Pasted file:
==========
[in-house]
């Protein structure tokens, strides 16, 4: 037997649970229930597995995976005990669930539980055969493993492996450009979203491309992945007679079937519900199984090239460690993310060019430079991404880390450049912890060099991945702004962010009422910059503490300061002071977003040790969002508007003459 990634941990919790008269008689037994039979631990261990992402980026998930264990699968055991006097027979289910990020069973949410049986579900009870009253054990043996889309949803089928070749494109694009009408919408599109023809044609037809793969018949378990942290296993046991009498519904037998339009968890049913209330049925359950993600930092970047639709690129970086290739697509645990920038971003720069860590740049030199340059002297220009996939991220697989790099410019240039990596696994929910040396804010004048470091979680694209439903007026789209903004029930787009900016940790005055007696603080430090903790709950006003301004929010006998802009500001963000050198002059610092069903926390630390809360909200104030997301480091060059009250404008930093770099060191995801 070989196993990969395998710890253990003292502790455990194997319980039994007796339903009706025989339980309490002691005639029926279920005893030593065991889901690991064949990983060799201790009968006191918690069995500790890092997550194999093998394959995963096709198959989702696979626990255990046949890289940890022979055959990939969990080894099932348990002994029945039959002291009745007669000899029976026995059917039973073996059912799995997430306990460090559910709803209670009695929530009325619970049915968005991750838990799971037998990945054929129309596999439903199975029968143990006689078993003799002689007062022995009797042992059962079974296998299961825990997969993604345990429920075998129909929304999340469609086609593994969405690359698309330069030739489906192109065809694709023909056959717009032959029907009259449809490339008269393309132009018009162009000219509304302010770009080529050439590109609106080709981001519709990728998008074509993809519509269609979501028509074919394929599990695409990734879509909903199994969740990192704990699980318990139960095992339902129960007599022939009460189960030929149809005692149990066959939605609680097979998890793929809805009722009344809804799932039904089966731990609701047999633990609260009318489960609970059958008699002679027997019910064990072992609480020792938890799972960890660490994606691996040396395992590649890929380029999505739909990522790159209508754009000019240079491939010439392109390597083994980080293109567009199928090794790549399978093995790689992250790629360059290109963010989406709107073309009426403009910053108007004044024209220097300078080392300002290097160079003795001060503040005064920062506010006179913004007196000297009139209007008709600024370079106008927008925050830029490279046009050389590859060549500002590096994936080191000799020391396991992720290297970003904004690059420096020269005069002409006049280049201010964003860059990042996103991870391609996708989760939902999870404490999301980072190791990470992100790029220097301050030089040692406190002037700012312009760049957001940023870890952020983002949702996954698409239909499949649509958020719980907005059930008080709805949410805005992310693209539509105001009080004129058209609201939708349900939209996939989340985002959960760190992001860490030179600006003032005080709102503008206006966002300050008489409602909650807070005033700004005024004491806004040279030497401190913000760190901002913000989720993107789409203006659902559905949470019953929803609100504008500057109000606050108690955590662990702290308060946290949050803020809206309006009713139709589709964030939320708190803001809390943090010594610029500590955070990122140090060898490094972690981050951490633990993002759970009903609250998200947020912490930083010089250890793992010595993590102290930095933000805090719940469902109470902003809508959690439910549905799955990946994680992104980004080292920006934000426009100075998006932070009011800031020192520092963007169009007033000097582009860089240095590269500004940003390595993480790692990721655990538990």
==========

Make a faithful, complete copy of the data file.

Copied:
[in-house]
């Protein structure tokens, strides 16, 4: 037997649970229930597995995976005990669930539980055969493993492996450009979203491309992945007679079937519900199984090239460690993310060019430079991404880390450049912890060099991945702004962010009422910059503490300061002071977003040790969002508007003459 990634941990919790008269008689037994039979631990261990992402980026998930264990699968055991006097027979289910990020069973949410049986579900009870009253054990043996889309949803089928070749494109694009009408919408599109023809044609037809793969018949378990942290296993046991009498519904037998339009968890049913209330049925359950993600930092970047639709690129970086290739697509645990920038971003720069860590740049030199340059002297220009996939991220697989790099410019240039990596696994929910040396804010004048470091979680694209439903007026789209903004029930787009900016940790005055007696603080430090903790709950006003301004929010006998802009500001963000050198002059610092069903926390630390809360909200104030997301480091060059009250404008930093770099060191995801 070989196993990969395998710890253990003292502790455990194997319980039994007796339903009706025989339980309490002691005639029926279920005893030593065991889901690991064949990983060799201790009968006191918690069995500790890092997550194999093998394959995963096709198959989702696979626990255990046949890289940890022979055959990939969990080894099932348990002994029945039959002291009745007669000899029976026995059917039973073996059912799995997430306990460090559910709803209670009695929530009325619970049915968005991750838990799971037998990945054929129309596999439903199975029968143990006689078993003799002689007062022995009797042992059962079974296998299961825990997969993604345990429920075998129909929304999340469609086609593994969405690359698309330069030739489906192109065809694709023909056959717009032959029907009259449809490339008269393309132009018009162009000219509304302010770009080529050439590109609106080709981001519709990728998008074509993809519509269609979501028509074919394929599990695409990734879509909903199994969740990192704990699980318990139960095992339902129960007599022939009460189960030929149809005692149990066959939605609680097979998890793929809805009722009344809804799932039904089966731990609701047999633990609260009318489960609970059958008699002679027997019910064990072992609480020792938890799972960890660490994606691996040396395992590649890929380029999505739909990522790159209508754009000019240079491939010439392109390597083994980080293109567009199928090794790549399978093995790689992250790629360059290109963010989406709107073309009426403009910053108007004044024209220097300078080392300002290097160079003795001060503040005064920062506010006179913004007196000297009139209007008709600024370079106008927008925050830029490279046009050389590859060549500002590096994936080191000799020391396991992720290297970003904004690059420096020269005069002409006049280049201010964003860059990042996103991870391609996708989760939902999870404490999301980072190791990470992100790029220097301050030089040692406190002037700012312009760049957001940023870890952020983002949702996954698409239909499949649509958020719980907005059930008080709805949410805005992310693209539509105001009080004129058209609201939708349900939209996939989340985002959960760190992001860490030179600006003032005080709102503008206006966002300050008489409602909650807070005033700004005024004491806004040279030497401190913000760190901002913000989720993107789409203006659902559905949470019953929803609100504008500057109000606050108690955590662990702290308060946290949050803020809206309006009713139709589709964030939320708190803001809390943090010594610029500590955070990122140090060898490094972690981050951490633990993002759970009903609250998200947020912490930083010089250890793992010595993590102290930095933000805090719940469902109470902003809508959690439910549905799955990946994680992104980004080292920006934000426009100075998006932070009011800031020192520092963007169009007033000097582009860089240095590269500004940003390595993480790692990721655990538990």